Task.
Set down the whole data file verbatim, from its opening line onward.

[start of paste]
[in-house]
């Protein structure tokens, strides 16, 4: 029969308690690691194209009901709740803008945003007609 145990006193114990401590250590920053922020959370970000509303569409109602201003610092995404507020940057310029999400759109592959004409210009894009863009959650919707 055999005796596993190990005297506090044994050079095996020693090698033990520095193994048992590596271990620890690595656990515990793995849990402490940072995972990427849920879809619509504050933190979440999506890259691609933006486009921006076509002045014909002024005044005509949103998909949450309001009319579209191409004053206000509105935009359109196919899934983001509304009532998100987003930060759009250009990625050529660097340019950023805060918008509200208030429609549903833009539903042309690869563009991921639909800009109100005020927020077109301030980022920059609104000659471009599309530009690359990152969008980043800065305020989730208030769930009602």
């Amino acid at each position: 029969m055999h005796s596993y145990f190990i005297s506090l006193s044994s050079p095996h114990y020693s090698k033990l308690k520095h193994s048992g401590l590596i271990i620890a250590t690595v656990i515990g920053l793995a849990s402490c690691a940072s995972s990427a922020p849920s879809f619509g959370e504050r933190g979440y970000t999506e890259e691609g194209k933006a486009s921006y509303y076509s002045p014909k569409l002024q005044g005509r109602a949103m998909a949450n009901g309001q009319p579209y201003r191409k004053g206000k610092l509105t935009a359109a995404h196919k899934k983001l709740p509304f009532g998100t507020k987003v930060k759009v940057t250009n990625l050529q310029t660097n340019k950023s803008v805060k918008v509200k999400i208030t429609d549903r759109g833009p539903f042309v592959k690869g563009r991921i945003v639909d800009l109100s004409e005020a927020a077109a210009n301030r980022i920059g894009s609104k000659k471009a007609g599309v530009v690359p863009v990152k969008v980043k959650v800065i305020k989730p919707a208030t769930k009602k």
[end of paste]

[in-house]
């Protein structure tokens, strides 16, 4: 029969308690690691194209009901709740803008945003007609 145990006193114990401590250590920053922020959370970000509303569409109602201003610092995404507020940057310029999400759109592959004409210009894009863009959650919707 055999005796596993190990005297506090044994050079095996020693090698033990520095193994048992590596271990620890690595656990515990793995849990402490940072995972990427849920879809619509504050933190979440999506890259691609933006486009921006076509002045014909002024005044005509949103998909949450309001009319579209191409004053206000509105935009359109196919899934983001509304009532998100987003930060759009250009990625050529660097340019950023805060918008509200208030429609549903833009539903042309690869563009991921639909800009109100005020927020077109301030980022920059609104000659471009599309530009690359990152969008980043800065305020989730208030769930009602």
């Amino acid at each position: 029969m055999h005796s596993y145990f190990i005297s506090l006193s044994s050079p095996h114990y020693s090698k033990l308690k520095h193994s048992g401590l590596i271990i620890a250590t690595v656990i515990g920053l793995a849990s402490c690691a940072s995972s990427a922020p849920s879809f619509g959370e504050r933190g979440y970000t999506e890259e691609g194209k933006a486009s921006y509303y076509s002045p014909k569409l002024q005044g005509r109602a949103m998909a949450n009901g309001q009319p579209y201003r191409k004053g206000k610092l509105t935009a359109a995404h196919k899934k983001l709740p509304f009532g998100t507020k987003v930060k759009v940057t250009n990625l050529q310029t660097n340019k950023s803008v805060k918008v509200k999400i208030t429609d549903r759109g833009p539903f042309v592959k690869g563009r991921i945003v639909d800009l109100s004409e005020a927020a077109a210009n301030r980022i920059g894009s609104k000659k471009a007609g599309v530009v690359p863009v990152k969008v980043k959650v800065i305020k989730p919707a208030t769930k009602k």